In Harvey's Wake

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Donald Trump is supposed to be the big name in politics next year, even though he’s not going to be on the ballot. That’s how it goes for presidents. Voters vote with their thumbs in off-year elections: Up for popular presidents, down for unpopular ones. The results measure a chief executive like a rain gauge measures a storm.

But the tempestuous president has been trumped by a tempest: Texas politics and government is all about Hurricane Harvey now. The terrible storm triggered a disaster recovery already fraught with politics — these messes are always like that. It’s about money. It’s about who’s doing a good job and who’s not doing a good job, and about who they’re doing a good job for, and who they’re not helping.

The first phase of this — the widespread emergency — is over. But the storm left huge problems in its wake for the victims and the state, crowding out lots of petting political concerns and trivia and issues the pollsters discovered deep in their numbers.

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Harvey put the state’s political class on the spot: It’s time to actually do stuff. Voters should have a good idea by this time next year which officeholders are heroes and which ones are goats.

If Harvey is still at the top of the civic conversation in 12 months, Trump’s popularity might be the second- or third-most important issue of the 2018 elections.

So far, so good. Most of the early reviews in the days since Harvey left Texas have been good for mayors, county judges, governors and the people who aid and abet them.

Those officeholders avoided the snares that caught George W. Bush and his administration when Katrina hit the Gulf Coast. The elected class is, on this issue, relatively goat-free. That’s no small thing.

Harvey put the state’s political class on the spot: It’s time to actually do stuff. Voters should have a good idea by this time next year which officeholders are heroes and which ones are goats.

But they have a year of chances left as they decide what should get rebuilt or remade, what shouldn’t, and who should pay. Houston is already having public conversations and debates about property tax increases to pay some of the expenses. State and local officials are working the federal government for financial aid.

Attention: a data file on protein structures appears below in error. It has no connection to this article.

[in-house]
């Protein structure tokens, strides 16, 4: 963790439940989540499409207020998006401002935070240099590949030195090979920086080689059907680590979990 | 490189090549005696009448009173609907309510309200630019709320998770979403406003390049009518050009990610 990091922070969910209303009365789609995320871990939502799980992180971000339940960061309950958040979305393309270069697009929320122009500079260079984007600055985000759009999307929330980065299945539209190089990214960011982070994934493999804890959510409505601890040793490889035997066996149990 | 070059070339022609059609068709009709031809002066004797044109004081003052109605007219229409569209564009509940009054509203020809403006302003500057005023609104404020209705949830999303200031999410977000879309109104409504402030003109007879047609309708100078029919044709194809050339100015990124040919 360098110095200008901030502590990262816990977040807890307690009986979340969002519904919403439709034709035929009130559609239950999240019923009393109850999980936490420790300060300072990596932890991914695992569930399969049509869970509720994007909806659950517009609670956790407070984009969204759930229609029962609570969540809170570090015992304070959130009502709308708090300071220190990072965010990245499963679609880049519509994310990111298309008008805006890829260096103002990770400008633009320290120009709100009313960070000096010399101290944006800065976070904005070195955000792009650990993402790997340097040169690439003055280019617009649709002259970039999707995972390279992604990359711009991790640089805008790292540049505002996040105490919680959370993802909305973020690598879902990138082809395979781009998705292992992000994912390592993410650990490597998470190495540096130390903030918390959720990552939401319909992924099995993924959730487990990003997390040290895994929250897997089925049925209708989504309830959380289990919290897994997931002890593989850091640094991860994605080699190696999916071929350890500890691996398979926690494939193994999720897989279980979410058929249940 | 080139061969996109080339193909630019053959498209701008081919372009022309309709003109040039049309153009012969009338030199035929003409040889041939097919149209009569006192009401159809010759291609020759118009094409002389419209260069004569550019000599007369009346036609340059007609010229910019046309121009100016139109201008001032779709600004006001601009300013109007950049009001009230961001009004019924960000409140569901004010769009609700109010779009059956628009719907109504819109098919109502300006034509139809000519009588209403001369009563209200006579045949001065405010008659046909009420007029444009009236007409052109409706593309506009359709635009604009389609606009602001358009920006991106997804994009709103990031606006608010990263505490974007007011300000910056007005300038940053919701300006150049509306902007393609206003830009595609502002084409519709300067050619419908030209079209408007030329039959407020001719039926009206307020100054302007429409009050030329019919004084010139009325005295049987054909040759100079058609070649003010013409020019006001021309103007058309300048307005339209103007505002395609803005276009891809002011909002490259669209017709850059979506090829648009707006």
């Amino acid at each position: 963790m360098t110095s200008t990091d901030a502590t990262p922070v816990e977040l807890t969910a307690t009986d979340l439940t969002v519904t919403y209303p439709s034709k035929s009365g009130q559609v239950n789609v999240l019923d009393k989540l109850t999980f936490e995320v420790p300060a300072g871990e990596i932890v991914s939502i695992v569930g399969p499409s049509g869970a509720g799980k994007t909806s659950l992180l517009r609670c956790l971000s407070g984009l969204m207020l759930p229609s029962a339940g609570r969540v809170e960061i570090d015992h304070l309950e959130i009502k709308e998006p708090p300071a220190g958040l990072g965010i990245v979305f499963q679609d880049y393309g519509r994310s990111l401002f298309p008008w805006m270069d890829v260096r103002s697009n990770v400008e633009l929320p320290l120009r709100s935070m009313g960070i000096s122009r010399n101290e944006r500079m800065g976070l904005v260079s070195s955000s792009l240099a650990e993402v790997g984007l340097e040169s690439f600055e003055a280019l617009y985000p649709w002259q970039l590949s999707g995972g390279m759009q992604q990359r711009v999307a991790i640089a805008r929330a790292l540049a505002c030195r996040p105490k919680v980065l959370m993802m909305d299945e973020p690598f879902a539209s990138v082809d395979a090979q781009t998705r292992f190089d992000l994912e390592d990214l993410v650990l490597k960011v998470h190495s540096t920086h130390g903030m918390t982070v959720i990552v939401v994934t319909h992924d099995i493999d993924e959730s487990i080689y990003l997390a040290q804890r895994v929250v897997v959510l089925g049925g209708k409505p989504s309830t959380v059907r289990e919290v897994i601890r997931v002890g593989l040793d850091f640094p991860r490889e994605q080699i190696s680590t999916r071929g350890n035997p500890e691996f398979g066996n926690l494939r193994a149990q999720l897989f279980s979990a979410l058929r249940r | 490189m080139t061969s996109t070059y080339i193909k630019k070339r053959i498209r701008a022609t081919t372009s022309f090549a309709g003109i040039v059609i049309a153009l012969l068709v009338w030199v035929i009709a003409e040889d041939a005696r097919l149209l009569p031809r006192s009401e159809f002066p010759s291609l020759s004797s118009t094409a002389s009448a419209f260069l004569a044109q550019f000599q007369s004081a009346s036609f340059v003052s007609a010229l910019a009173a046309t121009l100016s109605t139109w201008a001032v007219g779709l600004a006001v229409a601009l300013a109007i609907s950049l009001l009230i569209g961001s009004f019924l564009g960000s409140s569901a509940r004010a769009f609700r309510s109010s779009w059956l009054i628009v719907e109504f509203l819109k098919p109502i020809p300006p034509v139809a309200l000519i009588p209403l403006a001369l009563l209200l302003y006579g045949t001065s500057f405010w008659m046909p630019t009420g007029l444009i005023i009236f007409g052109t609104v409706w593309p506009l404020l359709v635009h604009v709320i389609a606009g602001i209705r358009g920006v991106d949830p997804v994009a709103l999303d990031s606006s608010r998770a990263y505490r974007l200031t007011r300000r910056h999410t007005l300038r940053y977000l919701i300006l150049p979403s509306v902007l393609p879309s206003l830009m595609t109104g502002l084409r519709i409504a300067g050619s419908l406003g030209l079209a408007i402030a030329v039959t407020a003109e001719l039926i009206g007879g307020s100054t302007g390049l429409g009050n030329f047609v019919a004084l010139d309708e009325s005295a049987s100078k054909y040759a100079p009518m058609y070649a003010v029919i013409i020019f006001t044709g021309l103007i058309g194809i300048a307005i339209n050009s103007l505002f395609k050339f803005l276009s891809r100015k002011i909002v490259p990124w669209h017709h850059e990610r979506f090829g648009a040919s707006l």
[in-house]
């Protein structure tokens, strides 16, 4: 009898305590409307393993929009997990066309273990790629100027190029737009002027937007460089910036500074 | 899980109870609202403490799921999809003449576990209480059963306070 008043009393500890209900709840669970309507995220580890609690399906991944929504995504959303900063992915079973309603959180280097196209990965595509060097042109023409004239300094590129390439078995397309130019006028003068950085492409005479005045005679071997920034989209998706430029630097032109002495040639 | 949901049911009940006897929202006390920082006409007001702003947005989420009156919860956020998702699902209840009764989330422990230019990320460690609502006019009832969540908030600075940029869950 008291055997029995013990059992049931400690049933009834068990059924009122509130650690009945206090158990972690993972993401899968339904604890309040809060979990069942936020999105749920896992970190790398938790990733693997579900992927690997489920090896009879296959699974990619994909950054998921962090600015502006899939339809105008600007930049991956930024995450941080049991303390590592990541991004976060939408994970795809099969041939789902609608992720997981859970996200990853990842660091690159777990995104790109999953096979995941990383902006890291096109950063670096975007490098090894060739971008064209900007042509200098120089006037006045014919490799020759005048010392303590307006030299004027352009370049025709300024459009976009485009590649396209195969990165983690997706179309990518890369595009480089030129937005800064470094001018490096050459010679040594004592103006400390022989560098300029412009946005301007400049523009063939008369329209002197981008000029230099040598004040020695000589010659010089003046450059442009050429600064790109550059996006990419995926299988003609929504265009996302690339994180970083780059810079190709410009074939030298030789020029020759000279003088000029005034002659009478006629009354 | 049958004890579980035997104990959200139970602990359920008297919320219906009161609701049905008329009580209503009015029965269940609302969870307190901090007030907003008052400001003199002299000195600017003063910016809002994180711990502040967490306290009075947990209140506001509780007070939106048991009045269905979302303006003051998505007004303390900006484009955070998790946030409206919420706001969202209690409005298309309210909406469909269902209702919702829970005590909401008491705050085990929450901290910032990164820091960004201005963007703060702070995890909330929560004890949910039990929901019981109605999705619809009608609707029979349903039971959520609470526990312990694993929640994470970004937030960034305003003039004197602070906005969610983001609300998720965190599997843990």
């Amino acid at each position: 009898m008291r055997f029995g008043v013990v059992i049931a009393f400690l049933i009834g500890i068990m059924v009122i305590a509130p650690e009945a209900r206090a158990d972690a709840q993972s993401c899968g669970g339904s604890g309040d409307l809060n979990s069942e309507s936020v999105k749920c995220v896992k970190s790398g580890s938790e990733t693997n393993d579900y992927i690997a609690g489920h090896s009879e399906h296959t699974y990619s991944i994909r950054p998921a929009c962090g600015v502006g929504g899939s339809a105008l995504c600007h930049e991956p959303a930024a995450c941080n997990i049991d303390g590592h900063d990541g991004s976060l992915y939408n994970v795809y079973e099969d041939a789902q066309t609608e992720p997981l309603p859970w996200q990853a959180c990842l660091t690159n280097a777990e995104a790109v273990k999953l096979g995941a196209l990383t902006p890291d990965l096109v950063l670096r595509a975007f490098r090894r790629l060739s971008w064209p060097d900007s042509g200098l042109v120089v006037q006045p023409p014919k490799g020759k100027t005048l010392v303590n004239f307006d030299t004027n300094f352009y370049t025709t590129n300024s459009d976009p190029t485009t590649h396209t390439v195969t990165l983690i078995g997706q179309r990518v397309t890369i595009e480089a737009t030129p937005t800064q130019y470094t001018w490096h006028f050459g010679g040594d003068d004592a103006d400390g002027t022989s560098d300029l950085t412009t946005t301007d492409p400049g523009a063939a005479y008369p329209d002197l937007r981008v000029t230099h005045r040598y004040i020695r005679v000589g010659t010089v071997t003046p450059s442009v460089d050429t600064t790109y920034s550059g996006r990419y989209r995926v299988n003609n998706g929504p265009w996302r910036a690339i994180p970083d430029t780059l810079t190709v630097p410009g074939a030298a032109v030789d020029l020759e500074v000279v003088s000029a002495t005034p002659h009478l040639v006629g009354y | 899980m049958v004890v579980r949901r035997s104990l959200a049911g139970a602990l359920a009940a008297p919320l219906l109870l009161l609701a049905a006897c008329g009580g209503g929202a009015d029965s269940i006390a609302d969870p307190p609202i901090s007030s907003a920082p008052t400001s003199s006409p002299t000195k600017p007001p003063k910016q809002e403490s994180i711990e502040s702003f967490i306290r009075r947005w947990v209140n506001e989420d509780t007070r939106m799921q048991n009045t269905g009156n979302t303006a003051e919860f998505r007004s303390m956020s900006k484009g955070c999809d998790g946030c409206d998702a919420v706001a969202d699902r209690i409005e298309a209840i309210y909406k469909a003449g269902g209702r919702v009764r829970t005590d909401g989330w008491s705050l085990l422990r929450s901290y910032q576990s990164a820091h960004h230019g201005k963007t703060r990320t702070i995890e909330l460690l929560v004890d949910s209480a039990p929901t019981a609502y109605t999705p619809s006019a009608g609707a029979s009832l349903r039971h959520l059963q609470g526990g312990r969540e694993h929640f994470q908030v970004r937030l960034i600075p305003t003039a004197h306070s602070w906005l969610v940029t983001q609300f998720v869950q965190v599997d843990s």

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Success and failure in those efforts will illustrate one of the cardinal rules of political leadership: The best politics is simply doing your job. Screw that up, and it doesn’t matter that you have a fat campaign account and give rousing speeches.

Republicans at the top of the ticket in Texas appear insulated; so far, it looks like the state’s top elected leaders will coast through the primaries without major opponents. Most, if the tickets were set today, would coast in November, too. Candidates have until Dec. 11 to put their names on the ballot and change the competitive situation.

Down the ballot is a different matter. Many of the Texans running for Congress and the Legislature — incumbent or not — will face tough opponents in the March primaries and/or the November general election.

For those in some parts of the state, that’ll mean campaigning in the wake of President Trump. Democrats are hopeful about that, dreaming of disillusioned voters running away from a Republican president. Some Republicans are worried, and for the same reasons. On the other hand, if Trump is more popular by the time voters are making their decisions, it could be a bumper year for Republicans and a bummer for the Democrats.

In the region swept by Hurricane Harvey, the political conversation could be more local, and more tangible to voters. The 2018 elections will give those voters a chance to grade the people in charge. Trump might be the guy dominating cable television, but Harvey — especially for people still dealing with its aftermath — will be front and center.

Candidates who want to avoid the Trump wave can talk about the storm and about issues related to the storm. Harvey, for them, is a diversion. The candidates who’d rather talk about Trump will have an obstacle in the way, a hurricane that had a more direct effect on voters than an attention-grabbing president. 

Read related Tribune coverage:

  • Hurricane Harvey presents the state of Texas with a set of problems that are bigger than politics, a turn of fortune that could be a political boon to Gov. Greg Abbott. [Full story]

  • The races at the top of the 2018 Republican primary ballot don't look very competitive. That might be good news for the party's most conservative down-ballot candidates. [Full story]

  • The differences between the state's top legislative leaders will inform the coming Republican primaries, because Dan Patrick and Joe Straus reflect different wings of the Texas GOP. [Full story]

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